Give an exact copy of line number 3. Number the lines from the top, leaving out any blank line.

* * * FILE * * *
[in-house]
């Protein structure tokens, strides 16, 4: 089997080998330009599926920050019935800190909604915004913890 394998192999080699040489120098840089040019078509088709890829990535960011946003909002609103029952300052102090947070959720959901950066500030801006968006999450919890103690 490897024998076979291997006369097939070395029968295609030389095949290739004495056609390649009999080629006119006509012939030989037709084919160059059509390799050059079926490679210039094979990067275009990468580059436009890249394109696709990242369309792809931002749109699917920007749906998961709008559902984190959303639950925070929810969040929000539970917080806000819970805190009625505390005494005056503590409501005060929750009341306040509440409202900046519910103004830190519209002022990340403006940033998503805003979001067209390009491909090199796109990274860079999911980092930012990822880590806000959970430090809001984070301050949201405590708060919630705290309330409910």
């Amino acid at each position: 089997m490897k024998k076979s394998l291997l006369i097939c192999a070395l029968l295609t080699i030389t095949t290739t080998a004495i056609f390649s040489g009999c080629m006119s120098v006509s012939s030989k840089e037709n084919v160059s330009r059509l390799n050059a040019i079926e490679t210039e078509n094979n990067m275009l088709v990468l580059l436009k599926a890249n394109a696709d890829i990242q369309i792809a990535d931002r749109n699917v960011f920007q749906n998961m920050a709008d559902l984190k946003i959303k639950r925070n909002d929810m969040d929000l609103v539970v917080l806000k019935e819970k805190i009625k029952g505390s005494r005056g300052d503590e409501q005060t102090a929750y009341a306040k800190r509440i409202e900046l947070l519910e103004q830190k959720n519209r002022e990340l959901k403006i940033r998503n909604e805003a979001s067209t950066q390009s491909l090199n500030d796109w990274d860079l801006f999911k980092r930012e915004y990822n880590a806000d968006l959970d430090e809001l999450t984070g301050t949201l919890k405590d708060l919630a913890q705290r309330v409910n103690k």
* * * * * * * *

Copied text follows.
């Amino acid at each position: 089997m490897k024998k076979s394998l291997l006369i097939c192999a070395l029968l295609t080699i030389t095949t290739t080998a004495i056609f390649s040489g009999c080629m006119s120098v006509s012939s030989k840089e037709n084919v160059s330009r059509l390799n050059a040019i079926e490679t210039e078509n094979n990067m275009l088709v990468l580059l436009k599926a890249n394109a696709d890829i990242q369309i792809a990535d931002r749109n699917v960011f920007q749906n998961m920050a709008d559902l984190k946003i959303k639950r925070n909002d929810m969040d929000l609103v539970v917080l806000k019935e819970k805190i009625k029952g505390s005494r005056g300052d503590e409501q005060t102090a929750y009341a306040k800190r509440i409202e900046l947070l519910e103004q830190k959720n519209r002022e990340l959901k403006i940033r998503n909604e805003a979001s067209t950066q390009s491909l090199n500030d796109w990274d860079l801006f999911k980092r930012e915004y990822n880590a806000d968006l959970d430090e809001l999450t984070g301050t949201l919890k405590d708060l919630a913890q705290r309330v409910n103690k």